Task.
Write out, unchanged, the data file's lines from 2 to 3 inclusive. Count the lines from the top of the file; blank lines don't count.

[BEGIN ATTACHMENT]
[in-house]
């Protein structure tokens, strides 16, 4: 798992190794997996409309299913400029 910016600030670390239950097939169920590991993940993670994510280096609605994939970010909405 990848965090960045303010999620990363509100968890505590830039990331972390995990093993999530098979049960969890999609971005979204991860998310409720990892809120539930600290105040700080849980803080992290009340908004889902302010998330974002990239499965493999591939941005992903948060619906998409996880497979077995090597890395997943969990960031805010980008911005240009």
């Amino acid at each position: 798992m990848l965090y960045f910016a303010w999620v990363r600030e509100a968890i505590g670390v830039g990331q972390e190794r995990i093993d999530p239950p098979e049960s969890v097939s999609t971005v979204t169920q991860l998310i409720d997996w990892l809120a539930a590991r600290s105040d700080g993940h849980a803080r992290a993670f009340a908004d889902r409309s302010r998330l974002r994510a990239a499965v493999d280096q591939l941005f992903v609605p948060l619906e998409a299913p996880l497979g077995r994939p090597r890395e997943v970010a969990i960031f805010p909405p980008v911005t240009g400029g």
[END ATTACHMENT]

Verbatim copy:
């Protein structure tokens, strides 16, 4: 798992190794997996409309299913400029 910016600030670390239950097939169920590991993940993670994510280096609605994939970010909405 990848965090960045303010999620990363509100968890505590830039990331972390995990093993999530098979049960969890999609971005979204991860998310409720990892809120539930600290105040700080849980803080992290009340908004889902302010998330974002990239499965493999591939941005992903948060619906998409996880497979077995090597890395997943969990960031805010980008911005240009």
């Amino acid at each position: 798992m990848l965090y960045f910016a303010w999620v990363r600030e509100a968890i505590g670390v830039g990331q972390e190794r995990i093993d999530p239950p098979e049960s969890v097939s999609t971005v979204t169920q991860l998310i409720d997996w990892l809120a539930a590991r600290s105040d700080g993940h849980a803080r992290a993670f009340a908004d889902r409309s302010r998330l974002r994510a990239a499965v493999d280096q591939l941005f992903v609605p948060l619906e998409a299913p996880l497979g077995r994939p090597r890395e997943v970010a969990i960031f805010p909405p980008v911005t240009g400029g």